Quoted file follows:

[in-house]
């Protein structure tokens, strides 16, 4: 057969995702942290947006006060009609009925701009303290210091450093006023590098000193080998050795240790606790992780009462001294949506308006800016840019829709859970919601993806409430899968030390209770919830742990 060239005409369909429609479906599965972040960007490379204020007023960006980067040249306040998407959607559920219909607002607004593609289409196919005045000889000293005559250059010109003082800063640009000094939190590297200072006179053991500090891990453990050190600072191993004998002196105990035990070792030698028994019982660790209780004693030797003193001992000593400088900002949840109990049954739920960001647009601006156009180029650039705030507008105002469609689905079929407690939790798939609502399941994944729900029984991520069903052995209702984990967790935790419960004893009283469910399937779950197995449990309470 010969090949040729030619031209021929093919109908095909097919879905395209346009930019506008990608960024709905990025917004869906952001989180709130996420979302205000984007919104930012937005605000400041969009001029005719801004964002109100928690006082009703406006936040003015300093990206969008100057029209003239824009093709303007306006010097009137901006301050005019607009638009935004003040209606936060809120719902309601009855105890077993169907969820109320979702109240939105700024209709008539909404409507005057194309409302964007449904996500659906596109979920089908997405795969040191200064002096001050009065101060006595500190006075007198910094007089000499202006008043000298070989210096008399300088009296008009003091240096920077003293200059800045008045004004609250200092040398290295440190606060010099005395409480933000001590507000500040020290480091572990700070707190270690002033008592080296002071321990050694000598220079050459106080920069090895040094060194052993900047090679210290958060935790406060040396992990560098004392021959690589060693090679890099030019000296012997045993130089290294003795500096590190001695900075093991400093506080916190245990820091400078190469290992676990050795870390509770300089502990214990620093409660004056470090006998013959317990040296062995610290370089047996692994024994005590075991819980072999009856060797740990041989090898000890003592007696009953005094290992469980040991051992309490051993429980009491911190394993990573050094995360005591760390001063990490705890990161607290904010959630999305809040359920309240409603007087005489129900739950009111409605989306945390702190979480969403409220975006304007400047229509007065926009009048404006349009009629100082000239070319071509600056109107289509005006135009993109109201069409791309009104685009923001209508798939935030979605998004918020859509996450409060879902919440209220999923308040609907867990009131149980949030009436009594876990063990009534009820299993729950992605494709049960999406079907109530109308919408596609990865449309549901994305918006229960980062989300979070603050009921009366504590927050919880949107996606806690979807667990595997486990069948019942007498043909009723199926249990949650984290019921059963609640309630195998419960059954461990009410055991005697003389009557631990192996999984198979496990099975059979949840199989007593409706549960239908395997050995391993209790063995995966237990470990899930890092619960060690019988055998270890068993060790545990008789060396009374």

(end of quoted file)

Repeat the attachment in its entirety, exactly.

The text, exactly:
[in-house]
């Protein structure tokens, strides 16, 4: 057969995702942290947006006060009609009925701009303290210091450093006023590098000193080998050795240790606790992780009462001294949506308006800016840019829709859970919601993806409430899968030390209770919830742990 060239005409369909429609479906599965972040960007490379204020007023960006980067040249306040998407959607559920219909607002607004593609289409196919005045000889000293005559250059010109003082800063640009000094939190590297200072006179053991500090891990453990050190600072191993004998002196105990035990070792030698028994019982660790209780004693030797003193001992000593400088900002949840109990049954739920960001647009601006156009180029650039705030507008105002469609689905079929407690939790798939609502399941994944729900029984991520069903052995209702984990967790935790419960004893009283469910399937779950197995449990309470 010969090949040729030619031209021929093919109908095909097919879905395209346009930019506008990608960024709905990025917004869906952001989180709130996420979302205000984007919104930012937005605000400041969009001029005719801004964002109100928690006082009703406006936040003015300093990206969008100057029209003239824009093709303007306006010097009137901006301050005019607009638009935004003040209606936060809120719902309601009855105890077993169907969820109320979702109240939105700024209709008539909404409507005057194309409302964007449904996500659906596109979920089908997405795969040191200064002096001050009065101060006595500190006075007198910094007089000499202006008043000298070989210096008399300088009296008009003091240096920077003293200059800045008045004004609250200092040398290295440190606060010099005395409480933000001590507000500040020290480091572990700070707190270690002033008592080296002071321990050694000598220079050459106080920069090895040094060194052993900047090679210290958060935790406060040396992990560098004392021959690589060693090679890099030019000296012997045993130089290294003795500096590190001695900075093991400093506080916190245990820091400078190469290992676990050795870390509770300089502990214990620093409660004056470090006998013959317990040296062995610290370089047996692994024994005590075991819980072999009856060797740990041989090898000890003592007696009953005094290992469980040991051992309490051993429980009491911190394993990573050094995360005591760390001063990490705890990161607290904010959630999305809040359920309240409603007087005489129900739950009111409605989306945390702190979480969403409220975006304007400047229509007065926009009048404006349009009629100082000239070319071509600056109107289509005006135009993109109201069409791309009104685009923001209508798939935030979605998004918020859509996450409060879902919440209220999923308040609907867990009131149980949030009436009594876990063990009534009820299993729950992605494709049960999406079907109530109308919408596609990865449309549901994305918006229960980062989300979070603050009921009366504590927050919880949107996606806690979807667990595997486990069948019942007498043909009723199926249990949650984290019921059963609640309630195998419960059954461990009410055991005697003389009557631990192996999984198979496990099975059979949840199989007593409706549960239908395997050995391993209790063995995966237990470990899930890092619960060690019988055998270890068993060790545990008789060396009374």